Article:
Human brains, presumably mammal brains in general, do not have microbiomes. If they did, they would look like Donald Sutherland in that movie.
Also, a microbiome is not the same thing as an infection. A microbiome is a mutualistic (or similar) ecology of multi-celled organisms or part thereof (like, your gut or your eyeballs or something) and microbes, probably including multiple species or varieties. Brains do not have that. If there are microbes in the brain it is an infection.
There is some interesting research out there possibly linking infections and Alzheimers. It is unfortunately being couched in terms of microbiomes. Why? Mainly because science reporters are generally not scientists, so they don’t bump on errors like that? Maybe. But in this case, there seems to be an actual project that claims to be actually mapping out the brain’s microbiome, including “helpful” organisms.
I’ve got this press release that will be of interest to many:
An international team including researchers at the university of Edinburgh and Antoine Wystrach of the Research Centre on Animal Cognition (CNRS/Université Toulouse III—Paul Sabatier) has shown that ants can get their bearings whatever the orientation of their body. Their brains may be smaller than the head of a pin, but ants are excellent navigators that use celestial and terrestrial cues to memorize their paths. To do so, they use several regions of the brain simultaneously, proving once again that the brain of insects is more complex than thought. The researchers’ findings were published in Current Biology on January 19, 2017.
Until now, ethological research suggested that ants memorized the scenery perceived along their route as it is projected on their multifaceted retinas—thus using a body-centered, or egocentric, frame of reference. By this hypothesis, to recognize memorized surroundings and follow a path formerly traveled, ants would need to orient their bodies in the same way each time. But they sometimes need to walk backwards as well, and this doesn’t prevent them from finding their way back to their nest. Could it be that ants can recognize a route when facing the opposite direction? Are they able to create a visual model of their environment that is independent of their body orientation?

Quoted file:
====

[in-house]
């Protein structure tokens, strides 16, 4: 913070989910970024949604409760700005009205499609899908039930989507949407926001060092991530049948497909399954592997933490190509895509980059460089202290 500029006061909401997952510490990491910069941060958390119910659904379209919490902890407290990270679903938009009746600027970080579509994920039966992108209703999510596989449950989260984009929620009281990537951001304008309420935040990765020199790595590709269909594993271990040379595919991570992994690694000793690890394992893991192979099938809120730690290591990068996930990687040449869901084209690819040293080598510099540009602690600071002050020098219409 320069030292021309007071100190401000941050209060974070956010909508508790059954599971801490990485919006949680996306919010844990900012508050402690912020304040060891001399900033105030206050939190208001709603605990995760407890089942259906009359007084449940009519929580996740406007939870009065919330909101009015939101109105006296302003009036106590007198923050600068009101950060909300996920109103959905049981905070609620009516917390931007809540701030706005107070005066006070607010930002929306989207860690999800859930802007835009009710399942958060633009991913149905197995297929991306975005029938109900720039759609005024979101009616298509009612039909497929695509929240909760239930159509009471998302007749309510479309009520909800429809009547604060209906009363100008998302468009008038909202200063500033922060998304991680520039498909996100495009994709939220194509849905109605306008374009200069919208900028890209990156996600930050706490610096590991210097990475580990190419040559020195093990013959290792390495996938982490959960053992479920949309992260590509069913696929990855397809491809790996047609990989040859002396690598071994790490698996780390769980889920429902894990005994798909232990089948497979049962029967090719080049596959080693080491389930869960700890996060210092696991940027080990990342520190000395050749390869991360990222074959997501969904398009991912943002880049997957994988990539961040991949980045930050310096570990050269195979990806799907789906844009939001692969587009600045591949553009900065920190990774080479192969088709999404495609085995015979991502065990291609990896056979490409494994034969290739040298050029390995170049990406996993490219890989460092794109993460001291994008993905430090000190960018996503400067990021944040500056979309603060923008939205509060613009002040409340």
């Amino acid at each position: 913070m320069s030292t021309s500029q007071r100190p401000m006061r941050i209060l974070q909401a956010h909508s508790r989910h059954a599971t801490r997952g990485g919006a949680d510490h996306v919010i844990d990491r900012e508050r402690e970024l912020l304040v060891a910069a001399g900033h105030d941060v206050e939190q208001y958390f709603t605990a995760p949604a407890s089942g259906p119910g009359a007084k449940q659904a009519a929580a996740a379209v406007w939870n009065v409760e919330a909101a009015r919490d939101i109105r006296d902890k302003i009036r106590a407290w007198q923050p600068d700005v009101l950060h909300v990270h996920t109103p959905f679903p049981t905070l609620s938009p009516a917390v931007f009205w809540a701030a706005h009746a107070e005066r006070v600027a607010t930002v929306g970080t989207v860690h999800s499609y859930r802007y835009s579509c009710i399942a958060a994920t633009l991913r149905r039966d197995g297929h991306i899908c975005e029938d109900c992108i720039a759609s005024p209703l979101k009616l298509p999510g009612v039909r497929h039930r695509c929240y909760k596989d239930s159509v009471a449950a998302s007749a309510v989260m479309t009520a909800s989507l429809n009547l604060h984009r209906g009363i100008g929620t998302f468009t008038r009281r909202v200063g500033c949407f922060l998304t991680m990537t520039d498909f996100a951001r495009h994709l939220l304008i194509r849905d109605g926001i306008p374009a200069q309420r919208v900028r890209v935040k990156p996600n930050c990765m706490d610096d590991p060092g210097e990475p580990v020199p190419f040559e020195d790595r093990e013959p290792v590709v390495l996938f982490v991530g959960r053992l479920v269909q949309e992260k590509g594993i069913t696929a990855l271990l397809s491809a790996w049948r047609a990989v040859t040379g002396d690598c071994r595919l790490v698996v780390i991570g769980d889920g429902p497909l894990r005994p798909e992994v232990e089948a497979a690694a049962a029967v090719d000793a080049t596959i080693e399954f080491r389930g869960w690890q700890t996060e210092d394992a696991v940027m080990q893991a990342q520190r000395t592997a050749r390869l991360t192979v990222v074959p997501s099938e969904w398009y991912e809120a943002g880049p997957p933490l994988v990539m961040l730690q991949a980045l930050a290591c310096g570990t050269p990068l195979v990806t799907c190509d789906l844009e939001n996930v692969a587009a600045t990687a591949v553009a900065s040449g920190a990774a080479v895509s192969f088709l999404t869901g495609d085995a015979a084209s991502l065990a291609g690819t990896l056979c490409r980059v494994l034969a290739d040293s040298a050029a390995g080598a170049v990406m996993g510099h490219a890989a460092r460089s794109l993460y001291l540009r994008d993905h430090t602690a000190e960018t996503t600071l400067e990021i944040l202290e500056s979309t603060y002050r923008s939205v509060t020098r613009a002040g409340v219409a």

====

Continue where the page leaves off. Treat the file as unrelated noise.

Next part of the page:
To answer these questions, the researchers studied Cataglyphis velox, an Andalusian desert ant known for its solo navigation ability. First they let the insects familiarize themselves with a route that included a 90° turn. After a day of training, ants that received a cookie crumb light enough to carry while walking forward handled the turn without the slightest difficulty. However, those given large cookie crumbs had to move backward, and unlike the others, they maintained their bearing instead of turning.
They also exhibited unexpected behavior: After walking backward a bit, they would occasionally drop their crumb, turn around, observe the scenery while pointing their bodies in the right direction, return to the crumb, and resume towing it backward – but this time in the correct direction. For these ants, body alignment thus seems necessary for recognition of scenery perceived by their retinas, but they are then able to memorize the new bearing and follow it backward. This behavior also shows that they can recall the existence of the dropped cookie crumb, and its location, in order to return to it after updating their bearing. These observations imply that at least 3 kinds of memory are working in unison: the visual memory of the route, the memory of the new direction to follow, and the memory of the crumb to retrieve.
Through another experiment using a mirror to reflect the sun1, the team demonstrated that the ants used celestial cues to maintain their bearing while walking backwards. Furthermore, ants were able to move in straight paths, whether walking forward, backward, or sideways. Once a bearing is memorized, they stay on it no matter how their bodies are oriented. Together these observations suggest that ants register direction using an external – or allocentric – frame of reference.
These new findings show that the ants’ spatial orientation relies on multiple mental representations and memories woven together through a flow of information between several areas of their brain. This offers a whole new perspective on the world of insects, which is much more complex than previously believed.
In 1817, Karl August Weinhold had a go at a real-life Frankenstein’s monster — only in his version he uses a cat. The German scooped out the brain and spinal cord of a recently dead cat. He then pured a molten mixture of zinc and silver into the skull and spinal cavity. He was attempting to make the two metals work like an electric pile, or battery, inside the unfortunate cate, replacing the electrical of the nerves. Weinhold reported that the cat was revived momentarily by the currents and stood up and stretched in a rather robotic fashion!